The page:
Psychoanalytical essay of Top Girls by Caryl Churchill

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Explore how psychoanalysis sheds light on `Top Girls'.
The first act of `Top Girls' depicts a dinner party scene, which various historical and some
influential women attend, that results in the sharing of their own stories. A psychoanalytical
criticism of the play will provide an insight into, not only the mind and underlying stories
regarding the characters, but also a suggestion of the author, Caryl Churchill, and the
messages she is trying to portray.
Each woman has characteristics that evidently set her apart from others and on the most
part they are to be perceived as strong and independent women. From a psychoanalytical
perspective, it is fair to assume that the women are archetypal literary characters or perhaps,
antiarchetypes. For instance, Pope Joan , being someone who has defied all that was
expected of her and taken a role no other woman has before, cites `I consecrated bishops
and let people kiss my feet' highlighting the power she possessed, and by extension
encouraging the idea that women can become successful. She appears as an antiarchetype
to the ingénue, in that, ingénues are stereotypically virginal, naive young women, such as
Christine Daae in `The Phantom of the Opera' for example, and Joan manifestly, is not. One
could go as far to suggest that perhaps Caryl Churchill intended the contrast to such
archetypes to correlate with the occurrences of the time she was writing. For Isabella to state
`my father taught me Latin even though I was a girl.' emphasises the difference between her,
clearly an intellectual, and other girls from her era and the inclusion of such individuals in the
text, makes way for plenty of interpretations. The play was penned in 1982, a time when
Margaret Thatcher, first female prime minister was increasingly justifying what was then, the
absurd notion that women could be successful, and so for Churchill to portray women as this
antiarchetype at such a time was potentially somewhat of a feministic political statement.
The fact that the women differ heavily in personality, where Griselda is, as her name
suggests, patient, as well as apparently obedient in comparison to the adventurous and
independent, Isabella Bird is prospectively an indication of various shades of Churchill's
personality. The theory of psychoanalysis advocates that an author's characters are actually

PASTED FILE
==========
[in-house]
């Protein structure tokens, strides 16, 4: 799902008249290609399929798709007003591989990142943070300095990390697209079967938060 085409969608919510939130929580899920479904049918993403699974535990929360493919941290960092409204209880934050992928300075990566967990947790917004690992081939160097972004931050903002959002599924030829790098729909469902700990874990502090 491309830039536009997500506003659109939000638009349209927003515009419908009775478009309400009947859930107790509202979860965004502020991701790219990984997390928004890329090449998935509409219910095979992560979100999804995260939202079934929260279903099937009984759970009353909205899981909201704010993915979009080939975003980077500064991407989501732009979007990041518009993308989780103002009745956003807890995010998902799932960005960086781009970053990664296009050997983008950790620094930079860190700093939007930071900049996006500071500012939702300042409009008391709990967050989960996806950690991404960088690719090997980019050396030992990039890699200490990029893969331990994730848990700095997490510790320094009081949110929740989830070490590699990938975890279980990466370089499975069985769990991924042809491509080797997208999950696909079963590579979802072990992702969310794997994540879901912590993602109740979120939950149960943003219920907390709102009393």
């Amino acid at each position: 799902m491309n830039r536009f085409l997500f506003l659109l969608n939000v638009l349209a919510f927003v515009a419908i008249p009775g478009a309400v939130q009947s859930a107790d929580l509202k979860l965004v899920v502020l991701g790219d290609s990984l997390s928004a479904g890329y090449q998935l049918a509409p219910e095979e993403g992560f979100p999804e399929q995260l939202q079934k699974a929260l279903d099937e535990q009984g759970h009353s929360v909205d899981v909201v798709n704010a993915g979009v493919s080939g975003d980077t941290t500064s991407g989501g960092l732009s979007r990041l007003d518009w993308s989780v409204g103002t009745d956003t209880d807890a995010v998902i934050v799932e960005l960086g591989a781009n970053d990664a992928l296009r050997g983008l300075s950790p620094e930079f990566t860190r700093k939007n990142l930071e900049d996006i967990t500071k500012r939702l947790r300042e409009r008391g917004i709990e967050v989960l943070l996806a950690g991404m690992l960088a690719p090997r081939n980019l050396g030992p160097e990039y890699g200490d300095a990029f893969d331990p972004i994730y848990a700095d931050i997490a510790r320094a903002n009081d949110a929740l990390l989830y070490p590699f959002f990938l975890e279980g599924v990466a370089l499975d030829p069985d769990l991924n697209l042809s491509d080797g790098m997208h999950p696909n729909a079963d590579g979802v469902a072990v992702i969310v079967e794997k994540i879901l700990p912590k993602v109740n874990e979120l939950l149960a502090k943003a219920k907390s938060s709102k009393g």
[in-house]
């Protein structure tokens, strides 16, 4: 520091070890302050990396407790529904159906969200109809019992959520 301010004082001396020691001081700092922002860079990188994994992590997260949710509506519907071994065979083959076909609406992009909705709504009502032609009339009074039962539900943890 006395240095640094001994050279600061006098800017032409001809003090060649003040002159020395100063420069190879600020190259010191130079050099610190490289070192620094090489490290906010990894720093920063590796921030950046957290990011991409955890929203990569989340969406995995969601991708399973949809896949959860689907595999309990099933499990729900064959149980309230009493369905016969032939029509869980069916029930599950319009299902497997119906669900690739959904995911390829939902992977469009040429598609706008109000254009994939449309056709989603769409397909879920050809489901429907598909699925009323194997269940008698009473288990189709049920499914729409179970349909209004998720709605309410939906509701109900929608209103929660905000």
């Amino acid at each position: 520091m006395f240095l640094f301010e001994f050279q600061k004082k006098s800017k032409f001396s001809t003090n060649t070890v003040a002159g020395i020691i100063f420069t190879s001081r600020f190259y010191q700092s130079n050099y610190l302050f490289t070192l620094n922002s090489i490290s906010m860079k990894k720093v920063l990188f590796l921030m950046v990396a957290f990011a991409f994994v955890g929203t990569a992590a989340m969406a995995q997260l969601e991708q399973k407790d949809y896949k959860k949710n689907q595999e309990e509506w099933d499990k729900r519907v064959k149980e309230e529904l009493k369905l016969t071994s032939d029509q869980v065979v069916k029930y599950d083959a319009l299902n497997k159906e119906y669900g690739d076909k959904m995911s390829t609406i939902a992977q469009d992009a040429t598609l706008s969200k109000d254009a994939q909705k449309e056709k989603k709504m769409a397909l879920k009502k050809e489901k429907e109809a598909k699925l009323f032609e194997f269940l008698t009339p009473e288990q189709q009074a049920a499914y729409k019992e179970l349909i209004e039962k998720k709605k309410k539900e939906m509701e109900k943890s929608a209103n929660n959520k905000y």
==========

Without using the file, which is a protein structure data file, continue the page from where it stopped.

an indication of their mentality, conveying that perhaps Caryl Churchill is expressing her own
psyche through the use of the characters. Alternatively, it could be said that the use of the
different women and their individual characteristics are indicative of women in society. Gret
with her crudeness and determination, Nijo and her ability to love unconditionally, Isabella and
her independence and intellect, Griselda and her compliance, Joan and her courageousness
and fearlessness and lastly, Marlene with her motherly and friendly nature depict alternative
characteristics that women may have. This, in turn, could be subliminally suggestive that
woman can be anything that they want as opposed to society's ideology of the what a woman
should be and again, be a political statement on Churchill's behalf.
It is essential to consider the idea of id, superego and ego within the text. It considers the idea
that one's id is the instinctive, unconscious and impulsive part of the personality, that the ego
is the more realistic side as it considers the real world and works by reason, where the
superego is the amalgamation of them both as a sort of middle ground. The presence of
such psychological representation can be inferred by the audience as alternative meanings to
what is actually being said. A prime of example of this is the frequent interjections of Gret.
Throughout the dinner scene, she interposes with random comments such as `Balls',

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Bastard' and `Big cock' which all appear to be crude and uncalled for. It is, however,
reasonable to suggest that although seemingly arbitrary and unnecessary the words are
representative of her id. Freud's theory suggests that the id is simply the sexual desires, or
eros, and the bad side that is naturally within us and Churchill's portrayal of it here is
emblematic of the natural sexual and aggressive instinct within Gret.…read more

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Joan is described to be animatedly describing her trauma of giving birth
on a horse, followed frequently with immediate laughter until she bluntly cites `They took me
by the feet and dragged me out of town and stoned me to death.' This is ensued by the stage
direction `They stop laughing'. Being the first time since the dinner party that there has been a
point of silence, indicates that this is an important moment.…read more


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